On Nov 17, a Qantas 747 that had to turn back to Johannesburg airport after a bird strike damaged one of its engines made global news. Again, not a Qantas safety issue. So why is the media seemingly tallying up every ‘incident’ on the flying kangaroo and sharing it with the world?
The hysteria appears to show a chronic mistrust by the media of Qantas’ assurances on safety – and it’s starting to leave scars in the minds of the travelling public – who have always been assured of Qantas’ impeccable safety record: it hasn’t lost a jet airliner or had any jet fatalities.
On the one hand, Qantas is telling us it is one of the world’s safest airlines – and on the other, the media is over-reporting every in-flight technicality. A balance needs to be struck here between reporting significant safety issues that are in the public interest to know and turnarounds caused by technicalities that are common in the airline world.
If success of a brand is linked to reputation, it is arguably not the airline that has landed itself in intensive care, but the brand.
Perhaps Qantas only has itself to blame? Unlike many major airlines which have fully embraced social media, Qantas seems disconnected from its customers and is not reaching out to us directly to manage what has become a crisis of confidence in the airline.
2007 was a turning point in Qantas’s brand, after announcing it would outsource some of its aircraft maintenance to facilities in Asia, including Hong Kong, Singapore and the Philippines. It was a bitter pill to swallow for the 450 Sydney-based engineers, who were to lose their jobs as the airline went in hot pursuit of cheap, foreign labour.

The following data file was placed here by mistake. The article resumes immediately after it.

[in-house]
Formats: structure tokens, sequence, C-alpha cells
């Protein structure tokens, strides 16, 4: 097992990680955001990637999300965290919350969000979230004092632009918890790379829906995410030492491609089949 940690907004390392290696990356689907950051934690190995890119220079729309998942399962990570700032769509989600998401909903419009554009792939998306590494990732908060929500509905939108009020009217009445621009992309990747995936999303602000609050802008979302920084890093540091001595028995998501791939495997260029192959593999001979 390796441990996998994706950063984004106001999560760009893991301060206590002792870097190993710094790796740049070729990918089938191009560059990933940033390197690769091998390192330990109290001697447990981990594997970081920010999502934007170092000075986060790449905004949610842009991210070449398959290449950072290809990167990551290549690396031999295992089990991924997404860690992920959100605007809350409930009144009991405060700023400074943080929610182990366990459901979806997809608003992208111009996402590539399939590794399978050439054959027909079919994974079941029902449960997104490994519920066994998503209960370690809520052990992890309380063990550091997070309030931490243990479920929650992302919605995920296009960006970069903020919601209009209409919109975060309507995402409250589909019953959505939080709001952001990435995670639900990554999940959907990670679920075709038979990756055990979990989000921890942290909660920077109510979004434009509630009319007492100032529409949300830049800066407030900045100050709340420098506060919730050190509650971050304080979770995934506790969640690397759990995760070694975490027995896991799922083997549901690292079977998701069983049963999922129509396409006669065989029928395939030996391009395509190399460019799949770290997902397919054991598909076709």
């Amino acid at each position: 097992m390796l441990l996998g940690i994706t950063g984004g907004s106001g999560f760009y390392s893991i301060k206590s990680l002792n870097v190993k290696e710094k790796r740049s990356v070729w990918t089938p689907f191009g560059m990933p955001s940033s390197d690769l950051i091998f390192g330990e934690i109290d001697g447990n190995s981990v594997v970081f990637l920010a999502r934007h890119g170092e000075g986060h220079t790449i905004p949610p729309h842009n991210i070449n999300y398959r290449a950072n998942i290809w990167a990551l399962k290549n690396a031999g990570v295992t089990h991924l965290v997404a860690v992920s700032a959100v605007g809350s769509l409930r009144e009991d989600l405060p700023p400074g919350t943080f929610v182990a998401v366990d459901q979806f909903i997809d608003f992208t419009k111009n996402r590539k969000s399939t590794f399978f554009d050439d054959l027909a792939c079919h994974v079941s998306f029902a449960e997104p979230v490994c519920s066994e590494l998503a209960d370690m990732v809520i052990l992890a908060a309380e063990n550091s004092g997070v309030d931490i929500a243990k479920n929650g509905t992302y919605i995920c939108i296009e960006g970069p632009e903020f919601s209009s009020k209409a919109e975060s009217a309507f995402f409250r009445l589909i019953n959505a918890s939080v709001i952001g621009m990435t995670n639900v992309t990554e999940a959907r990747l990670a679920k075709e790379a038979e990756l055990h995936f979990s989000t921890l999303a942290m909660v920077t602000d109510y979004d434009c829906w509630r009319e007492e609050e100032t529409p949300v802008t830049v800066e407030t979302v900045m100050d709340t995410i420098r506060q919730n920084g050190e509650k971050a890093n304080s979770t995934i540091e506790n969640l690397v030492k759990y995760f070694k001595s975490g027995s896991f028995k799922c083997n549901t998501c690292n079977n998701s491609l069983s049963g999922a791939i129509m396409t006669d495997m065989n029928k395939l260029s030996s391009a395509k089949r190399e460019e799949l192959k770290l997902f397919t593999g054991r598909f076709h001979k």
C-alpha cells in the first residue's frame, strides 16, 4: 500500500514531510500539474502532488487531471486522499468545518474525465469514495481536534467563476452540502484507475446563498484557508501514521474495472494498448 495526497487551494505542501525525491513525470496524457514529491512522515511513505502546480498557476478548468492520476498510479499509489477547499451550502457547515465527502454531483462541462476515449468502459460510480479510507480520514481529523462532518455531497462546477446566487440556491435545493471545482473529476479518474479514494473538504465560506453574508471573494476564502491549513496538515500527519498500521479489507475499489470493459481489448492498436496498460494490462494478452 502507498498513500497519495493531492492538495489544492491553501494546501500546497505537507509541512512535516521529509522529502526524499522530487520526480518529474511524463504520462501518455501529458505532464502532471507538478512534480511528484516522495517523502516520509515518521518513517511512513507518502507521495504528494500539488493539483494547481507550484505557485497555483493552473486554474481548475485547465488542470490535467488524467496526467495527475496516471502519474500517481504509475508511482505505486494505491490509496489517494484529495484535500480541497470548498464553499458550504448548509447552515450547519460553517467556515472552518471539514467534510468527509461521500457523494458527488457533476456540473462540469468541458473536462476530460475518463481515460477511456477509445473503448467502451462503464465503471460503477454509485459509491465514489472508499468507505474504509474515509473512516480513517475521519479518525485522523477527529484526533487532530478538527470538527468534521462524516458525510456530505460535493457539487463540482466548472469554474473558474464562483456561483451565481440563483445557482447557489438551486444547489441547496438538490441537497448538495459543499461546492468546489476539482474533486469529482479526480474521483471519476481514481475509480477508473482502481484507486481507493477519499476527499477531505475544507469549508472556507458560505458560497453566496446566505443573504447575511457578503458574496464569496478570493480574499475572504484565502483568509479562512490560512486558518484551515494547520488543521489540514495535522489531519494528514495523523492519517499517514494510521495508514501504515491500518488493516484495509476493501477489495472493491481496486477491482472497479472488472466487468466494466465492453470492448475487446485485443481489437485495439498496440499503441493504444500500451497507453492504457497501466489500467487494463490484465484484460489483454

Since the announcement, the iconic kangaroo brand has been battered and left bruised by the media.
In 2008, the airline suffered two incidents that I would deem to be ‘serious’ and in the public interest to report:
The first: a Qantas 747 landed safely after an oxygen cyclinder ruptured mid-air, tearing a hole in the plane’s fuselage and causing a rapid decompression in the cabin. While the official findings of that investigation have only come to light this week: that it was a “very rare, one-off event,” public opinion has been swayed (in part by the media’s scrutiny of the event) to believe that Qantas has jettisoned its commitment to maintenance.
And in October 2008, a Qantas A330-300 travelling from Singapore to Perth reportedly experienced an unexpected altitude change, causing the plane to fall 1000ft – injuring dozens of passengers.
It is in these, serious cases that Qantas needs to put a stop to feeding the media with press releases (allowing speculation to creep into news reports), and instead become accountable to the passenger directly: by communicating with us via twitter or facebook.
I also feel the media needs more perspective in its coverage of Qantas, which is not on any ‘blacklist’ of airlines that are not permitted into a country over safety issues.
But like any airline who wants to keep its reputation, Qantas needs to ensure it upholds the highest safety standards – whether outsourcing part of its maintenance or not.
The carrier also operates around 565 flights a day or 370 international flights a week – so if we do the maths, Qantas is still a safe bet, unless its planes start falling out of the sky.